And The Mud is Back!
I went to the chiropractor this morning to get evaluated for physical therapy to help strengthen my muscles again. I also got an adjustment, so that meant I really didn't want to ride the horses and undo it.
Afterwards, I did a bit of shopping and with an extra 20% off coupon bought some nice sweaters on sale. If anyone has a Kohl's nearby, you will know what I mean about sales. Most of the sweaters in the store were already 55% off with some even cheaper, so I ended up with four. It's been hard to stay warm this winter, so I will wear them all if the cold weather comes back.
Which leads to the mud. It was again in the upper 40'sF today, with sunshine after the rains of last night. The problem at the moment is that the ground is still frozen underneath, so the top layer is holding the water because it simply cannot drain through the frozen layers beneath.
Too bad, actually, because the freeze dried footing was really nice before the rain came. Now, my arena surface is about 4-5 inches of waterlogged sand, with a good number of puddles all over the place. If the ground were fully thawed, this would all soak in, but I don't have much hope of that. Elsewhere, there is a surface slippery layer.
I put Tucker in his stall for the night to keep him out of the mud, so he will be on restricted turnout again until things dry up a bit. But there is more rain in the forecast, so I am not too hopeful.
Meantime, Donna came over to help me do some more poo picking in the riding arena. I have more than half of it all cleaned up for now--until Tucker is out there again. The area not done is the end with the "lake" in it and I don't ride there most of the time anyhow. Until I get those depressions properly filled in, I only ride that far when it's really dry. That still lives me a riding area larger than a small dressage arena, so it's just fine for most work except possibly some of the upper level exercises that need to room. (a line of tempi changes or the canter or trot zig zag) Since I am not doing upper level stuff at the moment, I don't need the full arena.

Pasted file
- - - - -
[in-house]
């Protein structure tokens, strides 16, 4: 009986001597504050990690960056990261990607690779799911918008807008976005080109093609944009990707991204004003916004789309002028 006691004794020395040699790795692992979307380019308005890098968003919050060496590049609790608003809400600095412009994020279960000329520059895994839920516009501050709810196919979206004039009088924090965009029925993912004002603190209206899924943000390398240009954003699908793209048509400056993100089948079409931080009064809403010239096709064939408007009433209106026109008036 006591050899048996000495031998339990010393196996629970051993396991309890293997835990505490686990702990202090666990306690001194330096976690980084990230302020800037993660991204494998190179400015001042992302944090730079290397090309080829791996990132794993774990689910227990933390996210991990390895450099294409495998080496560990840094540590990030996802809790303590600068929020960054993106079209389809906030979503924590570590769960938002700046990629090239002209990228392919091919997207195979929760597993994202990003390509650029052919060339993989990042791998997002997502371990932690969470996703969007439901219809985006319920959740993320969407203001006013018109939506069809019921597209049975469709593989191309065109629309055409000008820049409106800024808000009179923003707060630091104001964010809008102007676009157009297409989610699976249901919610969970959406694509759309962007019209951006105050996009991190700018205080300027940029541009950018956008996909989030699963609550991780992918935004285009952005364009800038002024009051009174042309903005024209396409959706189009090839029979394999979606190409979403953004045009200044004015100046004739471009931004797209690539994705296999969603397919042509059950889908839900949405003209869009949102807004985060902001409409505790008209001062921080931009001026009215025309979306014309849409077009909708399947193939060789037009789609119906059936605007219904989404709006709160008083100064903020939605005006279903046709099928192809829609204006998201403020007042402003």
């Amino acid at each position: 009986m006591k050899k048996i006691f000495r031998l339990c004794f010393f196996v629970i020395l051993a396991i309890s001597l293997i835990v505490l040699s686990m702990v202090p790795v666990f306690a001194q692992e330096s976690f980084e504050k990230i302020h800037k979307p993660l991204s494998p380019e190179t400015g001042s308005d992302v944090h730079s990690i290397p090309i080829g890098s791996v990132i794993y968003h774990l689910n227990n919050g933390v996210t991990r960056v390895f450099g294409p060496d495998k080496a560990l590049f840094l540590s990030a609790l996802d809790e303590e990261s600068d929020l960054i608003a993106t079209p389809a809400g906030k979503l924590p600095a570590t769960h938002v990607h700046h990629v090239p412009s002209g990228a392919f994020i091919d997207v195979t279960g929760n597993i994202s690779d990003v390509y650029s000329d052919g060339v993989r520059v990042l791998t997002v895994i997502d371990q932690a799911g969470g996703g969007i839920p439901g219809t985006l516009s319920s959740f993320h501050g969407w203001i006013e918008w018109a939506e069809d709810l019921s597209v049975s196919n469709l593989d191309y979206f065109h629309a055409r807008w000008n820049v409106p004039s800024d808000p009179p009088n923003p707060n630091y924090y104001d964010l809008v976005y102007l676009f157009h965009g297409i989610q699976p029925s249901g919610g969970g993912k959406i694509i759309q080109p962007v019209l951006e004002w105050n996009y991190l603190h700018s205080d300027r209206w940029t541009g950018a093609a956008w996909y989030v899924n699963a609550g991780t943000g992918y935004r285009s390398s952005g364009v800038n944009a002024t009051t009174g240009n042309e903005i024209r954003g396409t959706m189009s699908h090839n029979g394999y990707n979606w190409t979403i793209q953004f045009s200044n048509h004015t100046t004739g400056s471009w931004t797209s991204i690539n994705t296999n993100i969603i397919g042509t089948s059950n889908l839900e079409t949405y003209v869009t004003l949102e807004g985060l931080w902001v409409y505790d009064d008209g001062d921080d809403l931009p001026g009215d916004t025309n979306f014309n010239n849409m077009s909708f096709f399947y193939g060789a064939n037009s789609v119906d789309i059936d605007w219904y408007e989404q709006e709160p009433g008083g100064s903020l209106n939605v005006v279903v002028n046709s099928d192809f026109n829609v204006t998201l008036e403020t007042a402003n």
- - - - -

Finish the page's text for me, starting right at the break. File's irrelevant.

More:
I let the Boys go naked again for a few hours. They were really romping around when Donna got here--showing off, I think. Once again, Tucker sweated up in his blanket, so I took it off so he could air dry. Strangely enough, Chance was the only one who took the opportunity to roll.
Which leads to another pondering. I'm not sure why, but some horses have coats that are easier to clean than others. Toby and Tucker are both Thoroughbreds, but Tucker cleans up easily and Toby's coat holds the dirt. This was even true when he was young, so it has something to to with the texture of his natural coat. Chance is, like Toby, a chestnut, but he has an easy coat to clean as well, so it's not a matter of color. It's not length that matters either, as all three Boys have about the same amount of hair.
It used to frustrate me if I had a clinic with Toby in the winter. I would have to spend a lot of time grooming him, even using dry shampoo or hot towels to try to get him clean. And even then, a good slap on his rump would usually raise a cloud of dust. I do not have a place to give a horse a bath in the winter, so I make do.
I've just learned to accept the fact that a clean horse, turnout, and winter just don't make the perfect trio.